When a retired politician, professor or clergy starts talking, it’s time to pack a lunch. Lacking audiences they once commanded, he or she knows no time clock when you are in their presence. For example, I missed the 25-minute eulogy by a former state official for her colleague that was obviously as much about her as the deceased. A retired Northwestern professor, at a book signing by the reporter who interviewed me for a Kansas City Star feature, talked extensively about his younger days as a New York Giants baseball fan (Charlie “King Kong” Keller once told him, “Go to Hell, Kid!” after he asked for an autograph before an exhibition game) and then left without buying the book. This leads me to a relative, Rabbi Morton Berman.
After a long and distinguished career as the rabbi at Temple Isaiah Israel on Chicago’s South Side, he and his wife Elaine, my mother’s first cousin, made aliyah in 1957. I remember one return visit, when he held court at my grandparents’ apartment. His voice was seemingly the only one heard all evening, opining on several subjects and the famous people he knew. Rabbi Berman mentioned Cong. Adolph J. Sabath, the third Jewish member of the U.S. House of Representatives and, when I said that his papers had just been donated to a local museum, he went off on a long rant about a more appropriate repository.
Don’t get me wrong: I understood Rabbi Berman’s dilemma. Morton Berman was born in Baltimore in 1899 and graduated from Yale during the era of Jewish quotas. He studied at the New York School of Hebrew Union College, as well as in Jerusalem and Berlin. After working at Hebrew Union, he was appointed rabbi at Isaiah Israel in 1937, replacing Rabbi Gerson Levi, who had joined Isaiah Israel after a decade-earlier merger (see “There Used to be a Synagogue Here: South Side” for details). Rabbi Levi was a disciple of Rabbi Emil Hirsch at nearby Chicago Sinai Congregation, which eschewed rituals, Zionism and even the Sabbath.
Upon arriving at Isaiah Israel, located at 50th and Greenwood, Rabbi Berman set out to bring the congregation back into the Reform Jewish mainstream. He reinstated Friday night services and dropped Sunday morning worship. Jewish rituals and ceremonies returned, and the congregation strongly supported the growing Zionist movement. Membership swelled to more than 500 families. As a leader in the community, he joined Vladimir Horowitz, Isaac Stern and Arthur Rubenstein in opposing the appointment of Wilhelm Furtwängler, conductor of the Berlin Philharmonic Orchestra during World War II, to be primary conductor of the Chicago Symphony Orchestra. Rabbi Berman also served as a Navy chaplain during World War II, which included landing with the Marines at Okinawa. He joined Protestant clergy there in a rare interfaith service eulogizing President Franklin D. Roosevelt (the Catholics wouldn’t take part). His second marriage was to Elaine, a Ph.D. in biochemistry from the University of Chicago and 23 years his junior.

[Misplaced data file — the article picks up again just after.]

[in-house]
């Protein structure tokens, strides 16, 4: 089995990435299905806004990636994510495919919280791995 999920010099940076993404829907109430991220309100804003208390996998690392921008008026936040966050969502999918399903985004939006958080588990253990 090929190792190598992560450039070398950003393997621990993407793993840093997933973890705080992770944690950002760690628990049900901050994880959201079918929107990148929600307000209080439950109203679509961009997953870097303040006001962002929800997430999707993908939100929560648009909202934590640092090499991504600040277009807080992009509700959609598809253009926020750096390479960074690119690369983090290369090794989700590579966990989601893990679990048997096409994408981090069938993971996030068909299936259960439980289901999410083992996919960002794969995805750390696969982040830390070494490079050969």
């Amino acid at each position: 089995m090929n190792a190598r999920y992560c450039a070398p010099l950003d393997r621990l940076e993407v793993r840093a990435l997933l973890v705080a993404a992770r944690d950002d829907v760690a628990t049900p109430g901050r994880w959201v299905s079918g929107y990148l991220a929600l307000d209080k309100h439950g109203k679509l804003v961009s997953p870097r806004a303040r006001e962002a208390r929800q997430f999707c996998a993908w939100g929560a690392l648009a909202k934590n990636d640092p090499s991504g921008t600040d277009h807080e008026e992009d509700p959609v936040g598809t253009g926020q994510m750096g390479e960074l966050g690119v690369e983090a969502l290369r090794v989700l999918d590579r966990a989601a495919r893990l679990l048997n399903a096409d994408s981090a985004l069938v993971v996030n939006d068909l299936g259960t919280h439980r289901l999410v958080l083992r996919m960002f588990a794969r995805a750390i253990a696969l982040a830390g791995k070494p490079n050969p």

Rabbi Berman retired in 1957 and moved to Israel, I’m told, because Elaine had tired of being a rebbitzen. He was succeeded by Rabbi Hayim Goren Peremuter, who officiated at my father’s funeral (we were between congregations at the time), and Rabbi Arnold Jacob Wolf, the first rabbi at Congregation Solel, which my parents helped develop in the 1950s. (Note: KAM, the oldest congregation in the city, merged with Isaiah Israel in 1971.) Dr. Berman took an important position at Hadassah Hospital in Jerusalem, while Rabbi Berman, unable to officiate as a clergyman, stayed home with the young children and wrote books and articles. One can see why he relished opportunities to provide his wisdom and commentary.
Rabbi Berman, for better or for worse, may be known more in death than in life. He was buried on the Mount of Olives after passing away at age 86 in January 1986. Almost immediately, a group of ultra-Orthodox erected a fence – considered a mechiza, the barrier that separates men and women at ritual services – around Rabbi Berman’s grave. These zealots did not deem him worthy of a Jewish interment there. Elaine Berman and the American Jewish community protested vigorously, and the fence was taken down. This incident leaves me with lingering suspicions about the motivations of the ultra-Orthodox community in Israel today. Again, that’s one man’s opinion. I may be wrong.